An Uber delivery rider in the Netherlands. Photo: Creative Commons Franklin Heijnen / Flickr

Road collisions more likely for takeaway riders in the gig economy

  • November 11, 2022

Motorcyclists delivering hot food who pick up jobs through digital platforms are more likely to be in a collision where their bike is damaged or someone is injured than those directly employed by restaurants, finds research co-authored by Heather Ward, the co-chair of ETSC’s Road Safety Performance Index programme. 

Freelance delivery riders are also more likely to report that time pressure from their employer means they are more likely to speed (56% versus 39%) or ride through red lights (21% versus 12%). They are also more likely to report being distracted by their phone, through which they accept jobs (57% versus 21%).

Food delivery is surging in popularity, with many takeaway services using motorcyclists or cyclists, both of whom are amongst the most vulnerable road users.

Gig riders are three times as likely to report damage to their vehicle in a collision, at 25% versus 7% for employed riders. They are nearly twice as likely to report an injury, either to themselves or someone else involved in the collision, at 11% versus 6%.

In the paper, published in Safety Science, researchers found that the increased safety risks gig workers face and the additional risks they take are down to several factors. These include companies paying less attention to the safety and well-being of riders and paying them per delivery rather than for time worked, placing them under pressure to carry out more deliveries. Riders also report being incentivised to accept deliveries and ride in wet and icy conditions.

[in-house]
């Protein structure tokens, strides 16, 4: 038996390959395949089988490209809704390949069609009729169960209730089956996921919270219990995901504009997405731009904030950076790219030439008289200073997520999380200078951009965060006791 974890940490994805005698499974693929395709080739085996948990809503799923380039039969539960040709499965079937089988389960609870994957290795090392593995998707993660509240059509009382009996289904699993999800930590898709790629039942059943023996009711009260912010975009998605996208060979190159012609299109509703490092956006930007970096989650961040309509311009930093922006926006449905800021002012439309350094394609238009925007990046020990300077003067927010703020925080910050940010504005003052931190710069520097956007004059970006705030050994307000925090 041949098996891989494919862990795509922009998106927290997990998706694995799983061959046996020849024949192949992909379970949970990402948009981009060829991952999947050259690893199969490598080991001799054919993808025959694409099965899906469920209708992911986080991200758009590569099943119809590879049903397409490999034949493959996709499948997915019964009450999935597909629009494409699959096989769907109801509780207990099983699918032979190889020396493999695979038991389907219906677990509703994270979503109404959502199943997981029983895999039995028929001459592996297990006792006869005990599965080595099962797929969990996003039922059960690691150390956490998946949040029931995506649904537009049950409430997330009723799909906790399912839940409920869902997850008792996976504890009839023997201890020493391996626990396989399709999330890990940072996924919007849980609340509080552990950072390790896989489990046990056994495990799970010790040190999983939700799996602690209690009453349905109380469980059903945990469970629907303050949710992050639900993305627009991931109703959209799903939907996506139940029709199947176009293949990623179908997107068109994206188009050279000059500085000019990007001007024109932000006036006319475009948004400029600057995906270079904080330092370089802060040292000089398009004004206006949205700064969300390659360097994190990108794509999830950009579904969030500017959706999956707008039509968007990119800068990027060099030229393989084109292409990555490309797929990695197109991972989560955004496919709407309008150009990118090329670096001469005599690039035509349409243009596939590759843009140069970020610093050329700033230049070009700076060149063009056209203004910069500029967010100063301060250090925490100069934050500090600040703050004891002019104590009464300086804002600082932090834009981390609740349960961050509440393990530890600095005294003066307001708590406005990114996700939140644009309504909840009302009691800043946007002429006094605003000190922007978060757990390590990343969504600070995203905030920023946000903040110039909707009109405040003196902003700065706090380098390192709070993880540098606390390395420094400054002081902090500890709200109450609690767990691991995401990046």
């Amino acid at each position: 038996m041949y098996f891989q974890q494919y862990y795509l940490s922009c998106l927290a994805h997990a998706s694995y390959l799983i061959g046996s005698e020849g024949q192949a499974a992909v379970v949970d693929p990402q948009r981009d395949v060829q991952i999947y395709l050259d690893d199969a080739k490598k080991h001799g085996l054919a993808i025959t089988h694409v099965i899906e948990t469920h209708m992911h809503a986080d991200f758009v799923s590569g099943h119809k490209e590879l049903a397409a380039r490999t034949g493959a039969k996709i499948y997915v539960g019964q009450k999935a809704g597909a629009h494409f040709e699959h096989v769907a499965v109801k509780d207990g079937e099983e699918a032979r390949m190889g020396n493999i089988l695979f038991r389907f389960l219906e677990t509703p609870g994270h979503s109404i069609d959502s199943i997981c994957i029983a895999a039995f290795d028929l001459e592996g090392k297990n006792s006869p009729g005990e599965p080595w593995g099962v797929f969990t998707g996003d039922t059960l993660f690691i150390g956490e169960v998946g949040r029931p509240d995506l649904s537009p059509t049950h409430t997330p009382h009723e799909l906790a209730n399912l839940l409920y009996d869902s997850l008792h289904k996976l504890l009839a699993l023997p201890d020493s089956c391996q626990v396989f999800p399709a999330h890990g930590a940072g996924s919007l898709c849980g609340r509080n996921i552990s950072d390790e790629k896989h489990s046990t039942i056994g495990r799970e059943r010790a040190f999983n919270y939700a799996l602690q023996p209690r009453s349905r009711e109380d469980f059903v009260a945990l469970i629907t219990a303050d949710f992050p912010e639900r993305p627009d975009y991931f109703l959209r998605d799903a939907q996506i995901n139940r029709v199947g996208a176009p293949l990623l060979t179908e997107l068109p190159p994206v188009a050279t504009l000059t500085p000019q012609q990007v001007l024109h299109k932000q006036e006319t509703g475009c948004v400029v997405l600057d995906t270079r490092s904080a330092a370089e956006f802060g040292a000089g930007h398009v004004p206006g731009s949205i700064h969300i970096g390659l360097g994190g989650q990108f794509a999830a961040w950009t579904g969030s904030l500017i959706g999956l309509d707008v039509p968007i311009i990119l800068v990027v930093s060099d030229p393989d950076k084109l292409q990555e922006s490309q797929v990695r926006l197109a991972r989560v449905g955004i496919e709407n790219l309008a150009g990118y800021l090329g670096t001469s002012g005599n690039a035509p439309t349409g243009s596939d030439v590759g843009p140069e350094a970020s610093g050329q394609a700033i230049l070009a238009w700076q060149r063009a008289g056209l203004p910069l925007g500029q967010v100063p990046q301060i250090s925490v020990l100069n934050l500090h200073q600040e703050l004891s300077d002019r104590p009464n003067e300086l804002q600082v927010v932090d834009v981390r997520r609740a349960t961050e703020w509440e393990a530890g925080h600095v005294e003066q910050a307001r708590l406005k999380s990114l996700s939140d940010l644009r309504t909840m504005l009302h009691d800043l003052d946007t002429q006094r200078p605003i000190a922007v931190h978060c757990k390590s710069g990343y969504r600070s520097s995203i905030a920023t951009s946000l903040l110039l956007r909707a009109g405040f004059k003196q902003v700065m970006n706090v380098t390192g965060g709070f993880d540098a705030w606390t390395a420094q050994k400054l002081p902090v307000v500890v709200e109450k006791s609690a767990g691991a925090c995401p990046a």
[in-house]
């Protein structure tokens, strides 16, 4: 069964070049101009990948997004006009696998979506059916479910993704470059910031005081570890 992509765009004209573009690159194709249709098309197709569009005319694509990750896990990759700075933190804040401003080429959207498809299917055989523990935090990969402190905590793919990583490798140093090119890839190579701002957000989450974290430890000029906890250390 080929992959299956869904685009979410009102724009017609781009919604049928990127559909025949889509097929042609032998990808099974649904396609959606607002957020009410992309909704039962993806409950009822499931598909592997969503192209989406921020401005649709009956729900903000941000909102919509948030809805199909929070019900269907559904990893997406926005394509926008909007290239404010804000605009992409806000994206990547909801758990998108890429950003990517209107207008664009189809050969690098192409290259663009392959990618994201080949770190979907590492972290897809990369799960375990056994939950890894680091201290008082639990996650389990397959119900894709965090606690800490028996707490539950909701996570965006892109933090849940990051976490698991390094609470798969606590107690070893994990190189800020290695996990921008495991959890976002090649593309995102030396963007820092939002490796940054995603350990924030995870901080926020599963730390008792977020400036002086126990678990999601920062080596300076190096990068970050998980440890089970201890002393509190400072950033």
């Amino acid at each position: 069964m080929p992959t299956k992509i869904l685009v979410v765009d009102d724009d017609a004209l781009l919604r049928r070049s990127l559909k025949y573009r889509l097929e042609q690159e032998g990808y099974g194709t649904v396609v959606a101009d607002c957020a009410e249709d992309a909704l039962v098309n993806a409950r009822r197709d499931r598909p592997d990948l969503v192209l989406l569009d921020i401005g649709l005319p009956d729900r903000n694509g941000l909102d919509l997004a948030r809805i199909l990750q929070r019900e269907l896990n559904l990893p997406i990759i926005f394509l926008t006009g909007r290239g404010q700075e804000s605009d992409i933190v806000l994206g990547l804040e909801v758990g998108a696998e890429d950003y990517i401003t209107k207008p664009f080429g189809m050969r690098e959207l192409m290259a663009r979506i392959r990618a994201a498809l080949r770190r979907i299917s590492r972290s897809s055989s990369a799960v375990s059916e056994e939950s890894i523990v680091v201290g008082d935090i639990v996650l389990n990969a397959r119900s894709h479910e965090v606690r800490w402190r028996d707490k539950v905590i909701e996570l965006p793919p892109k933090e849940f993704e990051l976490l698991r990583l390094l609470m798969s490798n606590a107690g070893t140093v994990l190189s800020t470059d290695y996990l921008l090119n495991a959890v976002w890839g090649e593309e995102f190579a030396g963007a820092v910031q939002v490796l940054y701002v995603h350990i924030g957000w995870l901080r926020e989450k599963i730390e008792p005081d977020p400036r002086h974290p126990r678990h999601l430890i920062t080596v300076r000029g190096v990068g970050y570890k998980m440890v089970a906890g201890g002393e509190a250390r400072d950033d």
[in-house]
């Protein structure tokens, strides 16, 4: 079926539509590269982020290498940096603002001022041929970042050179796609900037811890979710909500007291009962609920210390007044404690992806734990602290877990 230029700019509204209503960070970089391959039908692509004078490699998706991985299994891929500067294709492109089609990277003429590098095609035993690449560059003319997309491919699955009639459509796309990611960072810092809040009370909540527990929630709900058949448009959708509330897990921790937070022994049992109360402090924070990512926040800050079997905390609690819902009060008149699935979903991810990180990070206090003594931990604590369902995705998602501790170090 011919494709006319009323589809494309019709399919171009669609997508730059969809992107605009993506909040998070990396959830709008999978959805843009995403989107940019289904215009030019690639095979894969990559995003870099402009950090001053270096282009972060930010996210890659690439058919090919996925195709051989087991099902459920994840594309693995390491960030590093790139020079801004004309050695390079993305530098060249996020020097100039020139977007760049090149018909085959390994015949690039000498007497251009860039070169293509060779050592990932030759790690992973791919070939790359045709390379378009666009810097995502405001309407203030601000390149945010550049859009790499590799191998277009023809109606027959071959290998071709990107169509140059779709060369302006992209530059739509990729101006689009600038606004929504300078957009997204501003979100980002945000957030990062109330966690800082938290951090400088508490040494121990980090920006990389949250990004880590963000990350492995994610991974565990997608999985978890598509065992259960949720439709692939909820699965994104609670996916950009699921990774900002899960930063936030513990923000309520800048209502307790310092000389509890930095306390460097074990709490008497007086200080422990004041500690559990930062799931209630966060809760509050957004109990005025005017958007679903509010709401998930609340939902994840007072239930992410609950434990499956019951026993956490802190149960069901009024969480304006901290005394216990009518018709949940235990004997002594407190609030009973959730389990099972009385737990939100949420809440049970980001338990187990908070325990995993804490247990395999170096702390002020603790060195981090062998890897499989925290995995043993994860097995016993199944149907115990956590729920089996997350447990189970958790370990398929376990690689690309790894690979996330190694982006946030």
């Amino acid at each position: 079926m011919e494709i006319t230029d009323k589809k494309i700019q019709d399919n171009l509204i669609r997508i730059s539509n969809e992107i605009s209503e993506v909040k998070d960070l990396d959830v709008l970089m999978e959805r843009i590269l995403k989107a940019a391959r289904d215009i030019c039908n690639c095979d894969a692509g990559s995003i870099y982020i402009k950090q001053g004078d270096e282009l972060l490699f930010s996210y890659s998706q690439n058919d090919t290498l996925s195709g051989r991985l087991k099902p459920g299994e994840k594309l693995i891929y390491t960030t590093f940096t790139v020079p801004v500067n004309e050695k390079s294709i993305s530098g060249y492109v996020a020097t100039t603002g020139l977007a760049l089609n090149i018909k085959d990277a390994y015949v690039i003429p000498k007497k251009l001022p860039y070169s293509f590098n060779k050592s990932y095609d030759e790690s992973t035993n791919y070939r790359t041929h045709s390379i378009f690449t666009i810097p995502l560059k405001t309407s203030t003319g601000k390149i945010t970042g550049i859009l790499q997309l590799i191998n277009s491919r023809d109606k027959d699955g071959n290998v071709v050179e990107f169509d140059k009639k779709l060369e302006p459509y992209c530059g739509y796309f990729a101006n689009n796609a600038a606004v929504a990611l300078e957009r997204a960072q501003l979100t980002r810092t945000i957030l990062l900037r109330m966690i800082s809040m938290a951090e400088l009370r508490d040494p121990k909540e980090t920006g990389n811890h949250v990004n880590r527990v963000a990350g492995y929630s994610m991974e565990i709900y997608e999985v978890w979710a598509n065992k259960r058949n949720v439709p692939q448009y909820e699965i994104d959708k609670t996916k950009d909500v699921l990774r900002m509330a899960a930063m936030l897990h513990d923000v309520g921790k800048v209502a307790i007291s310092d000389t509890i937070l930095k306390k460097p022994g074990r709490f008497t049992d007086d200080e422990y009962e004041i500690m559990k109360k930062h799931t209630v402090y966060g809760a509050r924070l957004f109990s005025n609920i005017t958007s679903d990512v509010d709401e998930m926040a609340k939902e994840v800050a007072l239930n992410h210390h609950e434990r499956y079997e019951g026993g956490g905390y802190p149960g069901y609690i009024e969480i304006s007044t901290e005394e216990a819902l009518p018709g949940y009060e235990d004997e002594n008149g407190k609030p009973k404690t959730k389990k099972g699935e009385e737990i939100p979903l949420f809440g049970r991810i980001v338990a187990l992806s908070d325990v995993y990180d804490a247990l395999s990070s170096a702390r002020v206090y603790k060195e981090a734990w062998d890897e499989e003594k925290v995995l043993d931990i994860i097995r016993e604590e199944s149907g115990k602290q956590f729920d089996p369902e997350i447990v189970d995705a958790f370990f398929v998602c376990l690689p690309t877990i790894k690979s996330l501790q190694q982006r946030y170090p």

The academics conducted interviews with 20 riders and ran an online survey of 319 riders, both gig workers and those employed directly by restaurants or food chains, all of whom used motorbikes for deliveries. The academics built on research conducted in 2018 which found that self-employed drivers and riders in general were more likely to be involved in a road collision.

Co-lead author Heather Ward said: “Gig riders often have to choose between earning enough from their work and riding safely, which is a choice no one should have to make. The gig economy is growing and hot food delivery, which is already popular, is becoming more so, as more people who would eat out at restaurants regularly are staying in to save money.

“We need to see a significant change to the sector to ensure rider safety, as well as that of other road users.”

David Davies, Executive Director of ETSC’s UK member the Parliamentary Advisory Council for Transport Safety (PACTS) said: “Companies are exploiting their delivery gig-workers, risking their safety and the safety of other road users for profit. The use of delivery gig-workers in the hot food sector has expanded enormously. It is high time that the government stepped in to prevent these dangerous practices.”